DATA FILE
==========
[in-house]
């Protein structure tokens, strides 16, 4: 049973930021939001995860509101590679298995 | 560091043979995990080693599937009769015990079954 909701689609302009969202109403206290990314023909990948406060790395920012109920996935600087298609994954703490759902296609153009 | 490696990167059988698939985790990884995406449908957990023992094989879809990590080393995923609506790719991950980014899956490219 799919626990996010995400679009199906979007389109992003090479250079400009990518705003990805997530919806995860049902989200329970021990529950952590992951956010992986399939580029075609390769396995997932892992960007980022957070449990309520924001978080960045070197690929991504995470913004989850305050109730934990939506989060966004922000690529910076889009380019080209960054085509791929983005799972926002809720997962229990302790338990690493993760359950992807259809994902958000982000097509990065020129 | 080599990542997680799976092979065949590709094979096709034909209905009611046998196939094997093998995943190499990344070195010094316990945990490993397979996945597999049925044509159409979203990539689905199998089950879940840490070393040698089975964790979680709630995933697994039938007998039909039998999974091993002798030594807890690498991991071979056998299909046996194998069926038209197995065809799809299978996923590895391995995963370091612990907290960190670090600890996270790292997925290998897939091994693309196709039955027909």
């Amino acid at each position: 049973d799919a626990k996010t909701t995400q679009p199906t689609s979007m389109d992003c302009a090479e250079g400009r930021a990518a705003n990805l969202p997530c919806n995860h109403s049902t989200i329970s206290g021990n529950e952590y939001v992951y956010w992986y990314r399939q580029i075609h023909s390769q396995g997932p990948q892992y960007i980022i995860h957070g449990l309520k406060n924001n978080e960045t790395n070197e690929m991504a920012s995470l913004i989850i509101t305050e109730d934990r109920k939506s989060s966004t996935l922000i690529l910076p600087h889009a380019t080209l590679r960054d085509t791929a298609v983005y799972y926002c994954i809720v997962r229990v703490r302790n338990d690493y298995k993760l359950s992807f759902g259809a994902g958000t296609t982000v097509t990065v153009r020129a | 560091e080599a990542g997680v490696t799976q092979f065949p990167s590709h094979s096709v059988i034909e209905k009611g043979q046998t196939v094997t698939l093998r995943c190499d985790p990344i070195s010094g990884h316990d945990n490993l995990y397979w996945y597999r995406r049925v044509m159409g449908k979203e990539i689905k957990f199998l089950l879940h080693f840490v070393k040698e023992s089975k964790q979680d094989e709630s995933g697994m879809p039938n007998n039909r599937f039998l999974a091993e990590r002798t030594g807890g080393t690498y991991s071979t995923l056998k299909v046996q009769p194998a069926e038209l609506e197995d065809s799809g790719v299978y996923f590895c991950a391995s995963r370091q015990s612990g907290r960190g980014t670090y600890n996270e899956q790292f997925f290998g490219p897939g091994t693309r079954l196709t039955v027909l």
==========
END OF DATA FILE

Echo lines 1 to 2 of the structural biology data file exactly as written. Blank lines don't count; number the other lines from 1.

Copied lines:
[in-house]
């Protein structure tokens, strides 16, 4: 049973930021939001995860509101590679298995 | 560091043979995990080693599937009769015990079954 909701689609302009969202109403206290990314023909990948406060790395920012109920996935600087298609994954703490759902296609153009 | 490696990167059988698939985790990884995406449908957990023992094989879809990590080393995923609506790719991950980014899956490219 799919626990996010995400679009199906979007389109992003090479250079400009990518705003990805997530919806995860049902989200329970021990529950952590992951956010992986399939580029075609390769396995997932892992960007980022957070449990309520924001978080960045070197690929991504995470913004989850305050109730934990939506989060966004922000690529910076889009380019080209960054085509791929983005799972926002809720997962229990302790338990690493993760359950992807259809994902958000982000097509990065020129 | 080599990542997680799976092979065949590709094979096709034909209905009611046998196939094997093998995943190499990344070195010094316990945990490993397979996945597999049925044509159409979203990539689905199998089950879940840490070393040698089975964790979680709630995933697994039938007998039909039998999974091993002798030594807890690498991991071979056998299909046996194998069926038209197995065809799809299978996923590895391995995963370091612990907290960190670090600890996270790292997925290998897939091994693309196709039955027909």